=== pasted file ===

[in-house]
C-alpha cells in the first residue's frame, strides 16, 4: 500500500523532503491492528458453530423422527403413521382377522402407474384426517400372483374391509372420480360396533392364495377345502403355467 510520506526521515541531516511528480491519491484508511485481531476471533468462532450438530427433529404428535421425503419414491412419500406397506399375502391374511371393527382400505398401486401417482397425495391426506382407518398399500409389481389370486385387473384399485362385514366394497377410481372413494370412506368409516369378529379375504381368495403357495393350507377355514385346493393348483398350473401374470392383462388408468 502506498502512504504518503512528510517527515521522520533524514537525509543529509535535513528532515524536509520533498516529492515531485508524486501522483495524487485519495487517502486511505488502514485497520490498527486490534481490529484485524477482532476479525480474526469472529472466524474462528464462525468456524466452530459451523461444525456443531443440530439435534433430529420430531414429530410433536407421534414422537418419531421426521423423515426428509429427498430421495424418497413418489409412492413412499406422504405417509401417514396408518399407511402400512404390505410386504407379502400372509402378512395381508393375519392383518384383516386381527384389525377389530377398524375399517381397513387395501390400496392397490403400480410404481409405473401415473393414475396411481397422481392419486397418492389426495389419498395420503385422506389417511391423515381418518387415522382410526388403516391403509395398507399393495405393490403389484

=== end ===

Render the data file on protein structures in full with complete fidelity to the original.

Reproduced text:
[in-house]
C-alpha cells in the first residue's frame, strides 16, 4: 500500500523532503491492528458453530423422527403413521382377522402407474384426517400372483374391509372420480360396533392364495377345502403355467 510520506526521515541531516511528480491519491484508511485481531476471533468462532450438530427433529404428535421425503419414491412419500406397506399375502391374511371393527382400505398401486401417482397425495391426506382407518398399500409389481389370486385387473384399485362385514366394497377410481372413494370412506368409516369378529379375504381368495403357495393350507377355514385346493393348483398350473401374470392383462388408468 502506498502512504504518503512528510517527515521522520533524514537525509543529509535535513528532515524536509520533498516529492515531485508524486501522483495524487485519495487517502486511505488502514485497520490498527486490534481490529484485524477482532476479525480474526469472529472466524474462528464462525468456524466452530459451523461444525456443531443440530439435534433430529420430531414429530410433536407421534414422537418419531421426521423423515426428509429427498430421495424418497413418489409412492413412499406422504405417509401417514396408518399407511402400512404390505410386504407379502400372509402378512395381508393375519392383518384383516386381527384389525377389530377398524375399517381397513387395501390400496392397490403400480410404481409405473401415473393414475396411481397422481392419486397418492389426495389419498395420503385422506389417511391423515381418518387415522382410526388403516391403509395398507399393495405393490403389484